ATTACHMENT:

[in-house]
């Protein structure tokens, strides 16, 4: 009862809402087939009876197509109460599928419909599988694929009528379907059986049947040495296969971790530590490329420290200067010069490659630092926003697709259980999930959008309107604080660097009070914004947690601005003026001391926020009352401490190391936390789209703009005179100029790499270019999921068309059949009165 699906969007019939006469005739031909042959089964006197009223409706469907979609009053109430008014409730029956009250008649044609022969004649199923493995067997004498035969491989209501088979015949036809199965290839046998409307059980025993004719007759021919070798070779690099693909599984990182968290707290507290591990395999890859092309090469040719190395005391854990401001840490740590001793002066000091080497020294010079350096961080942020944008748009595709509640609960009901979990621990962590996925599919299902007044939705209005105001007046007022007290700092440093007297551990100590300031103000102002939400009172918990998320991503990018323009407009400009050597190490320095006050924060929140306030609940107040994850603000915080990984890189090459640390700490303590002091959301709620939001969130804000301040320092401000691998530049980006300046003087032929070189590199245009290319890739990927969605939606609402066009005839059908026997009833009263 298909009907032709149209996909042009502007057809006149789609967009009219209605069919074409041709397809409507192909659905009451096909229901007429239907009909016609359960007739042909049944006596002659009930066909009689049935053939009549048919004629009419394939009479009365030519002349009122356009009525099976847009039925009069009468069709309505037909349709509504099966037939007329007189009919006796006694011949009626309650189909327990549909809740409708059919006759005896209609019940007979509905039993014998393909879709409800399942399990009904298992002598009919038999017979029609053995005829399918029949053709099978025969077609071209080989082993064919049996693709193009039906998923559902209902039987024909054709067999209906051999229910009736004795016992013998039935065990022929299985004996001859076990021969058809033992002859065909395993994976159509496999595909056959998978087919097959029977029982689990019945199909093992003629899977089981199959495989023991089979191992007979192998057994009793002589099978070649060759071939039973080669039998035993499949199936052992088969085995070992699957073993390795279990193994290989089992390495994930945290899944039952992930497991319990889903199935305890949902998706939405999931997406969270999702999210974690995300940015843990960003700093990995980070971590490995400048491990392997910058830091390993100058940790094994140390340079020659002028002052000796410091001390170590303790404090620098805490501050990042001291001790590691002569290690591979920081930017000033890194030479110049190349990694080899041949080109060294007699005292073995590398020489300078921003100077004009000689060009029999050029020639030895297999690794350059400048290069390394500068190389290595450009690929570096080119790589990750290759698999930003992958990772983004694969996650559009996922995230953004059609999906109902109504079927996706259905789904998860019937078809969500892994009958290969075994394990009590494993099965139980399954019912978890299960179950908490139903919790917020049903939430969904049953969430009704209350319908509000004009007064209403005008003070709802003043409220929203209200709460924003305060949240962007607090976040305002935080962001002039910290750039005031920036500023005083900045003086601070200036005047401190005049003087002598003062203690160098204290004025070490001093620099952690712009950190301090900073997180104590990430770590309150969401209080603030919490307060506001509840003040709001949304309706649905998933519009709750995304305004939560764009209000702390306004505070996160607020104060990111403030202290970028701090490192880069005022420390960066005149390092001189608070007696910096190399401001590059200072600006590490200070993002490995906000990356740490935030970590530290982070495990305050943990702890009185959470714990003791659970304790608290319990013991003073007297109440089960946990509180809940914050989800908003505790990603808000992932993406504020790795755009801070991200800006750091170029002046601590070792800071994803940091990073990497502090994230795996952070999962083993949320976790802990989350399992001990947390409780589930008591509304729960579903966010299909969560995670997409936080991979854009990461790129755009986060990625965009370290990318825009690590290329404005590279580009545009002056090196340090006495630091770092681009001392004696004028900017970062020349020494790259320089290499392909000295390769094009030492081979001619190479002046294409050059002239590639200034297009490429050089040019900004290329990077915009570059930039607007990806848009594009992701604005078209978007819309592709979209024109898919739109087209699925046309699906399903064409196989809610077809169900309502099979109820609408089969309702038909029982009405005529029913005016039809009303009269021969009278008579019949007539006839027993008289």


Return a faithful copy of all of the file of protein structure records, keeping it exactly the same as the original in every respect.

[in-house]
């Protein structure tokens, strides 16, 4: 009862809402087939009876197509109460599928419909599988694929009528379907059986049947040495296969971790530590490329420290200067010069490659630092926003697709259980999930959008309107604080660097009070914004947690601005003026001391926020009352401490190391936390789209703009005179100029790499270019999921068309059949009165 699906969007019939006469005739031909042959089964006197009223409706469907979609009053109430008014409730029956009250008649044609022969004649199923493995067997004498035969491989209501088979015949036809199965290839046998409307059980025993004719007759021919070798070779690099693909599984990182968290707290507290591990395999890859092309090469040719190395005391854990401001840490740590001793002066000091080497020294010079350096961080942020944008748009595709509640609960009901979990621990962590996925599919299902007044939705209005105001007046007022007290700092440093007297551990100590300031103000102002939400009172918990998320991503990018323009407009400009050597190490320095006050924060929140306030609940107040994850603000915080990984890189090459640390700490303590002091959301709620939001969130804000301040320092401000691998530049980006300046003087032929070189590199245009290319890739990927969605939606609402066009005839059908026997009833009263 298909009907032709149209996909042009502007057809006149789609967009009219209605069919074409041709397809409507192909659905009451096909229901007429239907009909016609359960007739042909049944006596002659009930066909009689049935053939009549048919004629009419394939009479009365030519002349009122356009009525099976847009039925009069009468069709309505037909349709509504099966037939007329007189009919006796006694011949009626309650189909327990549909809740409708059919006759005896209609019940007979509905039993014998393909879709409800399942399990009904298992002598009919038999017979029609053995005829399918029949053709099978025969077609071209080989082993064919049996693709193009039906998923559902209902039987024909054709067999209906051999229910009736004795016992013998039935065990022929299985004996001859076990021969058809033992002859065909395993994976159509496999595909056959998978087919097959029977029982689990019945199909093992003629899977089981199959495989023991089979191992007979192998057994009793002589099978070649060759071939039973080669039998035993499949199936052992088969085995070992699957073993390795279990193994290989089992390495994930945290899944039952992930497991319990889903199935305890949902998706939405999931997406969270999702999210974690995300940015843990960003700093990995980070971590490995400048491990392997910058830091390993100058940790094994140390340079020659002028002052000796410091001390170590303790404090620098805490501050990042001291001790590691002569290690591979920081930017000033890194030479110049190349990694080899041949080109060294007699005292073995590398020489300078921003100077004009000689060009029999050029020639030895297999690794350059400048290069390394500068190389290595450009690929570096080119790589990750290759698999930003992958990772983004694969996650559009996922995230953004059609999906109902109504079927996706259905789904998860019937078809969500892994009958290969075994394990009590494993099965139980399954019912978890299960179950908490139903919790917020049903939430969904049953969430009704209350319908509000004009007064209403005008003070709802003043409220929203209200709460924003305060949240962007607090976040305002935080962001002039910290750039005031920036500023005083900045003086601070200036005047401190005049003087002598003062203690160098204290004025070490001093620099952690712009950190301090900073997180104590990430770590309150969401209080603030919490307060506001509840003040709001949304309706649905998933519009709750995304305004939560764009209000702390306004505070996160607020104060990111403030202290970028701090490192880069005022420390960066005149390092001189608070007696910096190399401001590059200072600006590490200070993002490995906000990356740490935030970590530290982070495990305050943990702890009185959470714990003791659970304790608290319990013991003073007297109440089960946990509180809940914050989800908003505790990603808000992932993406504020790795755009801070991200800006750091170029002046601590070792800071994803940091990073990497502090994230795996952070999962083993949320976790802990989350399992001990947390409780589930008591509304729960579903966010299909969560995670997409936080991979854009990461790129755009986060990625965009370290990318825009690590290329404005590279580009545009002056090196340090006495630091770092681009001392004696004028900017970062020349020494790259320089290499392909000295390769094009030492081979001619190479002046294409050059002239590639200034297009490429050089040019900004290329990077915009570059930039607007990806848009594009992701604005078209978007819309592709979209024109898919739109087209699925046309699906399903064409196989809610077809169900309502099979109820609408089969309702038909029982009405005529029913005016039809009303009269021969009278008579019949007539006839027993008289």